Amref is similarly seeing the positive effect of technology innovations for health workers, including those at the community level. Three digital health tools were integrated in a project last year supported by partners Cognizant and GSK. This integration helps keep communities at the heart of our programme design for training and service delivery, improving the services that these health workers provide to millions of people across the region by ensuring trained health workers are focussing on giving the communities that need the most help, the right sort of help, at the right time.
Women and young people at the centre
Women and young people—who make up 60% of the African continent’s population (UN data, 2019)—must be key players in discussions, active designers in solutions and decision-making to ensure that their experiences and expertise inform Africa’s response to current and future health and climate crises.
As Dr Adelaide Lusambili, researcher at Aga Khan University’s Institute for Human Development said on a panel calling for stronger climate-health research collaboration, those who are impacted the most must lead the response: "Evidence shows that climate change/heat exposure will reverse gains in women's and adolescent girls' health outcomes. Integrated climate-health action is imperative now.” Indeed, women's health impacts population health. When you have good outcomes focussing on women's health, then you have a healthy population, said Dr Ida Mbuthia Medical and Scientific Affairs Lead East and West Africa, Roche Diagnostics. Dr Githinji Gitahi added that the reduction in malaria cases in Rwanda is a clear illustration of how increasing educational levels – especially for women and girls – will contribute to a progressive decline in communicable diseases across Africa.
Young people’s engagement in health and climate issues is crucial for progress to be made. There must be an enabling environment for their meaningful participation to share lived experience and expertise. The Raising African Voices competition winners showcased what youth leadership on climate action looks like—from biodegradable food packaging and regenerative farming methods to electric handcarts and e-tuk-tuks.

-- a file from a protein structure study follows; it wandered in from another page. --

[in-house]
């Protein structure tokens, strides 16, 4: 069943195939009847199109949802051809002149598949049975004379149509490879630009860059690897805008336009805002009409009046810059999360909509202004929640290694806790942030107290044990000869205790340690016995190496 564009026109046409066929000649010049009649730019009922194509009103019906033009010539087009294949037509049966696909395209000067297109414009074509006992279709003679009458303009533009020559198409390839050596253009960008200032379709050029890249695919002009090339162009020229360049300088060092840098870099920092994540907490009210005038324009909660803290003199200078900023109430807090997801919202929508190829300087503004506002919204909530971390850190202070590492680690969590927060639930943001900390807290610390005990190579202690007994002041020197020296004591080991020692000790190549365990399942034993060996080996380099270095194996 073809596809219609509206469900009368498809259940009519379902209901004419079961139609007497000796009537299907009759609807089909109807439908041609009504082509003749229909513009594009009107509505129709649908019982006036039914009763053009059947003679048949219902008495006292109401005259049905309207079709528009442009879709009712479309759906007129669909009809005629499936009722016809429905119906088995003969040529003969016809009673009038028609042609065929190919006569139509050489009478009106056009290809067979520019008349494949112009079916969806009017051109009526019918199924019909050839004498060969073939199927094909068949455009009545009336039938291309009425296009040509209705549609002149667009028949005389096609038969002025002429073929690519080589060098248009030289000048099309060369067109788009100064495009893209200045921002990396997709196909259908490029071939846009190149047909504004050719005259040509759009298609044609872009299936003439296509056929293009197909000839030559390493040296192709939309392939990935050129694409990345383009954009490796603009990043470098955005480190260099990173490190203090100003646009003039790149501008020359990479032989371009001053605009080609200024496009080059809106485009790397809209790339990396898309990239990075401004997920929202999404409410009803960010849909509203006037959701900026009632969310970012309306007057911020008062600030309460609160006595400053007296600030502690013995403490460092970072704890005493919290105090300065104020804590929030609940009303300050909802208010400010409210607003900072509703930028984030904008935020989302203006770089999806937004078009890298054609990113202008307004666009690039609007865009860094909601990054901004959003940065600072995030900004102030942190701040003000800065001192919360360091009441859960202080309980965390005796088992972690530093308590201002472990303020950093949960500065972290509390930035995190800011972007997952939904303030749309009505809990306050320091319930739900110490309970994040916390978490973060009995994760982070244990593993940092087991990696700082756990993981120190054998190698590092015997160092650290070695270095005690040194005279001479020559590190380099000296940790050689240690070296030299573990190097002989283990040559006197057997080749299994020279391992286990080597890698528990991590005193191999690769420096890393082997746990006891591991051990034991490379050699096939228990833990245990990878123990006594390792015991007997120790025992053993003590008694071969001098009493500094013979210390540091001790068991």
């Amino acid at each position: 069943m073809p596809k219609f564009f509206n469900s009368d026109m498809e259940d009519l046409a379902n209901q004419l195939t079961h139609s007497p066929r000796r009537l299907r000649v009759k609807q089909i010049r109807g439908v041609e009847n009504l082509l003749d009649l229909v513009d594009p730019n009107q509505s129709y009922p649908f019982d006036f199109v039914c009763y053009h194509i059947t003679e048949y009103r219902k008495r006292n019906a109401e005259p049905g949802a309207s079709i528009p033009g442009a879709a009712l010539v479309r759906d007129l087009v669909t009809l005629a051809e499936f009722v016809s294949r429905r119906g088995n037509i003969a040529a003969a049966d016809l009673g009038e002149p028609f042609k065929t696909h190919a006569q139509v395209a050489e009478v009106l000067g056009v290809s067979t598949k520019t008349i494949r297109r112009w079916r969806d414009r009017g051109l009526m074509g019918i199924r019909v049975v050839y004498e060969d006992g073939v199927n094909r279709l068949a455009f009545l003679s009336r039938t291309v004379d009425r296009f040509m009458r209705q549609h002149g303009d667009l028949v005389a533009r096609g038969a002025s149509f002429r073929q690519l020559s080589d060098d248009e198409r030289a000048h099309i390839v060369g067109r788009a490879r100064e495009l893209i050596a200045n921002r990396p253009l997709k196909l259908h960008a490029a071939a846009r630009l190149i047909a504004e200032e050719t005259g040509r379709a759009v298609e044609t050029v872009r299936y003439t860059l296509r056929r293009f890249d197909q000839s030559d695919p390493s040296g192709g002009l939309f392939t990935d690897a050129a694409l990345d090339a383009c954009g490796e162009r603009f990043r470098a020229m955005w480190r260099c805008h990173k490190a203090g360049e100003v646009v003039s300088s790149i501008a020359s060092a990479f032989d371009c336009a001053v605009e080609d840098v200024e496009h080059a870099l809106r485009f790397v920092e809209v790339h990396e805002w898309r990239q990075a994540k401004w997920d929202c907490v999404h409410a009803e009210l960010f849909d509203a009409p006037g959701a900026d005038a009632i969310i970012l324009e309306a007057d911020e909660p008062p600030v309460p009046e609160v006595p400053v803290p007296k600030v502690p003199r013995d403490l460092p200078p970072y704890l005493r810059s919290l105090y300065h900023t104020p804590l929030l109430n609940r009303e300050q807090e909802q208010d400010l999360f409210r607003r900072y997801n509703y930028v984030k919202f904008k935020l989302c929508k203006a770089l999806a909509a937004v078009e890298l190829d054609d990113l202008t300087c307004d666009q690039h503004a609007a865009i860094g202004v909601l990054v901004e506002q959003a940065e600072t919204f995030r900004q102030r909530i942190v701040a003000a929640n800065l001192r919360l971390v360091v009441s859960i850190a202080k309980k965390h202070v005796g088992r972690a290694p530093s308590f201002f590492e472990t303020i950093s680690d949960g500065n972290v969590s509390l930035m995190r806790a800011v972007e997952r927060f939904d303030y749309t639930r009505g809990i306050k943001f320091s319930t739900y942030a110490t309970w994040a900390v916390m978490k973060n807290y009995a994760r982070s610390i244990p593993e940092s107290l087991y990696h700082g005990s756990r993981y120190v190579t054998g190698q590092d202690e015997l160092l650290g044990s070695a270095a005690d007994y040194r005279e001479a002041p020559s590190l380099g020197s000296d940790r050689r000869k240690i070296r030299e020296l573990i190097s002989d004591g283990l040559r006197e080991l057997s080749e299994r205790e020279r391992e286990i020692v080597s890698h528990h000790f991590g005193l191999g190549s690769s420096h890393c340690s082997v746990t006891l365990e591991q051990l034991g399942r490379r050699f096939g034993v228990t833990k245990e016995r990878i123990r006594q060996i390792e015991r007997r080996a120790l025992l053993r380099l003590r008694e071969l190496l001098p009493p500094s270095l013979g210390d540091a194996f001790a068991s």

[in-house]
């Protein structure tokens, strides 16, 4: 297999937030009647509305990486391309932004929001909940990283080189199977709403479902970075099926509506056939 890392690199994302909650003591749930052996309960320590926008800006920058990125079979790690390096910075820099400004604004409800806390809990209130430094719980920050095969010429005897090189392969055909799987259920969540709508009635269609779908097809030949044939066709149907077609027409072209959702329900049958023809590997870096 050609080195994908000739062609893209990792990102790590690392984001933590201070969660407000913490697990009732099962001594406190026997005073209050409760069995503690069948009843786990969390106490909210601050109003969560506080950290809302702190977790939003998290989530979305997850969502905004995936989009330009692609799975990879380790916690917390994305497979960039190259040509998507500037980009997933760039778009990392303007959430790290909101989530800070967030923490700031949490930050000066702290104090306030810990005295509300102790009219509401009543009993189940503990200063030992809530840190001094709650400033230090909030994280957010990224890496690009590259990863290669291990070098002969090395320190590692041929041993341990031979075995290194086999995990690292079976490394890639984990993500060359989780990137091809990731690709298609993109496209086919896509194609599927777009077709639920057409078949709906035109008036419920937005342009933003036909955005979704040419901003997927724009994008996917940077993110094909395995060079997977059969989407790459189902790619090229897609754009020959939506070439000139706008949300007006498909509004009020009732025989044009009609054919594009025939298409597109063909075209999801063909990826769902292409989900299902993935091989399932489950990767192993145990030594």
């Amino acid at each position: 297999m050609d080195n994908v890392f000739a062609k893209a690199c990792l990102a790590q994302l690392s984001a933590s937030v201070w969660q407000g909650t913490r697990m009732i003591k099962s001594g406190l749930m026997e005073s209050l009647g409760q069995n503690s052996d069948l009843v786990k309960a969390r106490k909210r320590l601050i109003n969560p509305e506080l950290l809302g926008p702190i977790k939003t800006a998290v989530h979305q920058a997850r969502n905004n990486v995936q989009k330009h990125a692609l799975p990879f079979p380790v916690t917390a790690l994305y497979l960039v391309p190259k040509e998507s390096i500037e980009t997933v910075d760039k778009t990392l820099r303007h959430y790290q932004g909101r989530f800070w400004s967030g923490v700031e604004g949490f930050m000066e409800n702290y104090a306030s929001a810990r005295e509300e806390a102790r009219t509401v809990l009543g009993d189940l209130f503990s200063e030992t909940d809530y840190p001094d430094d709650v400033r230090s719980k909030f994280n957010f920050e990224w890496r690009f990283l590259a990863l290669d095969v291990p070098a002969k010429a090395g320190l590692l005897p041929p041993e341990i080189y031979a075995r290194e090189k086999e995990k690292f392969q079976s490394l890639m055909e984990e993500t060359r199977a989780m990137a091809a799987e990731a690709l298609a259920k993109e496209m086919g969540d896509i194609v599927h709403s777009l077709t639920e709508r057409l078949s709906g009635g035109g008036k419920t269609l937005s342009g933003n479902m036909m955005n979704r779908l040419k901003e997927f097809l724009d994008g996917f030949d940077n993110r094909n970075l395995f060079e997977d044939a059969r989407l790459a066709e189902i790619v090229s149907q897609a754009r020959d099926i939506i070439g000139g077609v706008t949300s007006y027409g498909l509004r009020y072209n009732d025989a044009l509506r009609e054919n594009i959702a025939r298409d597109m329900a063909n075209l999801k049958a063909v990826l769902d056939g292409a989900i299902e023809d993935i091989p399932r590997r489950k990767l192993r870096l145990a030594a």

And, crucially, to partner across sectors and levels to invest in systems that prioritise Universal Health Coverage
Achieving UHC by 2030 will only be possible with deeper collaboration between stakeholders across all levels: governments; civil society; communities; and financial and technical institutions. And, said Dr Florence Temu, country director, Amref Tanzania, we must invest in health security equally as we invest in UHC. Investment in policies and systems based on UHC principles is critical to provide a framework to address country-specific, and indeed community-specific, health needs. But without investment in health security, our health systems may not withstand future threats.
This engagement and collaboration must be based on the plans created by countries, which combine their needs and priorities, and that are reflective of their entire population. Input and investment from partners and funders should align to those country-led needs and priorities, to support in implementation, and to ensure that these interventions are integrated into health systems for sustainable financing, and lasting change.
Innovation, collaboration, and investment will help us get there, but the final call to action goes to Dr Githinji Gitahi, Group CEO of Amref Health Africa: “We know that climate change and health are intrinsically intertwined, yet they have for decades now been treated as two separate issues... [We all] recognise the importance of engagement in critical dialogues to inform home-grown solutions. We all have a role in making this a reality, and we must take action.”